Archive for Hawkgirl

What is Best in Life?

People, I don’t have much of anything I want to blog about today, so I’m just gonna sit here and deliberately stir up trouble.

What I am about to reveal here is the complete, objective truth.

For example:

Who was the best Green Lantern?


Answer: Kyle Rayner.

No, definitely not Hal Jordan. He’s always been a shallow, generally uninteresting character. “Fearless test pilot” isn’t a personality all by itself, and the people out there who seem to freakin’ worship Hal strike me as some of the weirdest people on earth. Yes, that includes the “Hal’s Emerald Attack Team” fanatics and Geoff Johns. As for the rest of them, Guy Gardner’s generally fun, but he’s mostly a gag character. I like John Stewart, especially in the Justice League cartoons. Simon Baz is too new. But Kyle, the last Green Lantern, uncertain, awkward, crab-masked, completely aware of his own fears, freelance artist with the no-yellow-impurity power ring? Kyle was the best.

Who was the best Flash?


Answer: Wally West.

Definitely, definitely not Barry Allen. Having a crew cut and a bow tie makes him the *worst* Flash. Wally was funnier, cooler, more interesting in every possible way — and of course, he was far, far, far faster.

Who was the best Robin?


Answer: Dick Grayson.

Really, I guess the best answer would be “Anyone but Jason Todd.” Because I really like all of the Robins. But Dick was the first Robin, he was Robin for the longest time, and he eventually ended up being the best possible Nightwing, so I’m giving the circus kid the crown.

Who was the best Batgirl?


Answer: Stephanie Brown.

Not to take anything away from Barbara Gordon or Cassandra Cain, because they were pretty cool, but as grim and gritty as the Bat-verse generally is, it was just plain awesome to get to read a Bat-title every month where the lead character wasn’t an emotionally-crippled basket case. Steph was fun and funny and had the best dialogue.

Who was the best Aquaman?


Answer: Bearded, hook-handed Aquaman.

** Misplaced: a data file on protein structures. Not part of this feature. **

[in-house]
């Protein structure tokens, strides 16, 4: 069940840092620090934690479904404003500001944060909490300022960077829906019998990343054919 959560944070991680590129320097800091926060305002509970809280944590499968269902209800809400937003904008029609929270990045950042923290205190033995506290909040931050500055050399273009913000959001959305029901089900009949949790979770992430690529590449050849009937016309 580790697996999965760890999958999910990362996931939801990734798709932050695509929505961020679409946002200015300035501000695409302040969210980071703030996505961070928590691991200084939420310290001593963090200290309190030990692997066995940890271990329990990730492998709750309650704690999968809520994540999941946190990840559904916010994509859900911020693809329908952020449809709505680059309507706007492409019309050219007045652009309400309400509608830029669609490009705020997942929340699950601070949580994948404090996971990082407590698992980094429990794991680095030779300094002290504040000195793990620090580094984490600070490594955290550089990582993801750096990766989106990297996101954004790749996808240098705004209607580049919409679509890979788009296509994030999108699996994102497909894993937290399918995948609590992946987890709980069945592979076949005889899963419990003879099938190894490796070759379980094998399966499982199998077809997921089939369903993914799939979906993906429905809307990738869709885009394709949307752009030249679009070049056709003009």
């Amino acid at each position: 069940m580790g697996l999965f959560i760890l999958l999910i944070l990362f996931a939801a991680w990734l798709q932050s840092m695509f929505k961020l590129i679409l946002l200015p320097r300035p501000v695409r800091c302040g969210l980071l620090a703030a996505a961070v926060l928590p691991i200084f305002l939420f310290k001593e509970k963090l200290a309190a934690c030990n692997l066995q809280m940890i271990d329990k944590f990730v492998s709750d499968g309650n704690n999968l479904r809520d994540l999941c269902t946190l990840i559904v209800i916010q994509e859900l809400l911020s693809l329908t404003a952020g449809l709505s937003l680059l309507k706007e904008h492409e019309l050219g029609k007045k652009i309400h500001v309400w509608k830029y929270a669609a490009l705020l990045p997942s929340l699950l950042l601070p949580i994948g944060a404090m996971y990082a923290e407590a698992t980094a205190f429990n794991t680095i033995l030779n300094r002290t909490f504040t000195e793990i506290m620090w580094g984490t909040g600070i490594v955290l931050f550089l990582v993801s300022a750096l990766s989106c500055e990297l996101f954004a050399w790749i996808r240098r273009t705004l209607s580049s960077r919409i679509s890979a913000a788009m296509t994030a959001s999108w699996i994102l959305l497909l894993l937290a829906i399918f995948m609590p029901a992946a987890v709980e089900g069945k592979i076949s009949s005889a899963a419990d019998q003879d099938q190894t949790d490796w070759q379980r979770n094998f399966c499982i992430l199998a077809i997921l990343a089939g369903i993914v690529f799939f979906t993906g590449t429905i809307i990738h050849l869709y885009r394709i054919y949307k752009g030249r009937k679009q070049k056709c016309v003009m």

Because I don’t care who writes him, the clean-shaven, orange-shirted nonentity from “Super Friends” just sucks on every possible level.

Who was the best Hawkgirl?


Answer: Kendra Saunders.

Mostly because I liked the idea of a Hawkgirl who, at least initially, didn’t want to be the back half of “Hawkman and” — she didn’t love Hawkman, and she wanted to be her own person. She was even in relationships with people other than Hawkman. Eventually, she fell in love with Hawkman in a way that felt more organic, realistic, and worthwhile, and that was fine with me. She certainly didn’t deserve to get exit-stage-lefted the way she did…

Who was the best Green Arrow?


Answer: The one with the beard.

I liked Connor Hawke, but he’d never be the equal of his dad. And Ollie without a beard just looks like a dork, so he’s gotta have the ridiculous beard.

Who was the best Hulk?


Answer: Angry green stupid Hulk.

I liked the Professor Hulk, actually. And the Green Scar was cool. Joe Fixit is always fun. But angry green stupid Hulk is the strongest one there is.

Who was the best Spider-Man?


Answer: The Peter Parker married to Mary Jane Watson.

Because Spider-Man isn’t Otto Octavius, and he doesn’t make deals with the Devil.

What are the best zombies? Fast or slow?


Answer: Slow zombies.

To quote Max Brooks: “Ha ha, there are no such things as fast zombies!”

So there we go, friends and neighbors, all the mysteries of life cleared up. Go on about your business, please.

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Dumbest Day